Next we moved on to the Core Values portion. I don’t know what was all done and accomplished. The team said the challenge was easy and they did a great job. I take their word for it. It was amazing to watch our older students take charge. Before the session they rallied the team and created a mock challenge in the museum to practice. It was amazing to watch them come together. Leadership was one thing that myself and the other coach both felt was lacking all season and it was great to finally see glimmers of leadership taking shape.

We had our second robot run after Core Values and during this run we scored the highest run of the day with 292 points. We felt good about this, but we were not satisfied. Our robot is capable of much more and we also know by looking around at other states and regionals that we have some serious work to do if we want to be competitive with the robot. Our max is 400 points and our new goal will be to hit 500 over the next few weeks. This year it was unique that they did not hand out a trophy for the best robot performance.I am not sure why this is as this is how it has always been done. We took honorable mention with the highest robot run because they combined robot design presentation and the robot performance. This was a little frustrating because for once we actually had a great robot and did not get the recognition we felt we deserved. This just makes us hungrier and ready to get better.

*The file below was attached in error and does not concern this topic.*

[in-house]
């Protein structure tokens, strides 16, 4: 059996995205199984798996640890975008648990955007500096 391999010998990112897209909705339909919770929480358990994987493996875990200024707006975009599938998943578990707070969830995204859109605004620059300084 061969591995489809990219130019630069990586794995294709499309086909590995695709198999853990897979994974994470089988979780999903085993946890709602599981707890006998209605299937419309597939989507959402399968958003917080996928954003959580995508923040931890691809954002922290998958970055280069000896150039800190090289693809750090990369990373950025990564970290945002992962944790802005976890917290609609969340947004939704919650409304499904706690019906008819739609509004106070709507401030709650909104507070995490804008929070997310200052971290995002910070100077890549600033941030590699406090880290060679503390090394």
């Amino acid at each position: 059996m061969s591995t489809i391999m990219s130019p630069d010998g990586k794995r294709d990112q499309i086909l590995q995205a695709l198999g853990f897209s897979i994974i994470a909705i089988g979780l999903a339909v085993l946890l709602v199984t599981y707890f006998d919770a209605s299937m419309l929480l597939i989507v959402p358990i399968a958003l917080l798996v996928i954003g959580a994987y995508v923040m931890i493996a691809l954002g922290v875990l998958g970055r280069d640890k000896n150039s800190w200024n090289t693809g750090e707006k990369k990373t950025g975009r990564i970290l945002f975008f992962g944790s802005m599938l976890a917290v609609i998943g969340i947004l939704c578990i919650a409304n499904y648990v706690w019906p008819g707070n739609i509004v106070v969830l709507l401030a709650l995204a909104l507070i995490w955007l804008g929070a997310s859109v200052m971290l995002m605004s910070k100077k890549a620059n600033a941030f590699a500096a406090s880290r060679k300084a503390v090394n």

First Lego League Regionals @Putnam

Right before lunch we had out Research presentation. If you asked any of us if we were ready for this we would have shuddered. During our dress rehearsal Monday it was a mess. We were just not syncing and will doing to do the little things necessary to be effective. However, the team put their ego aside as recommended and nailed it. They delivered a fantastic presentation. I was very proud of them to be able to actually apply all things they have been taught. We ended up winning our state entry with our project presentation.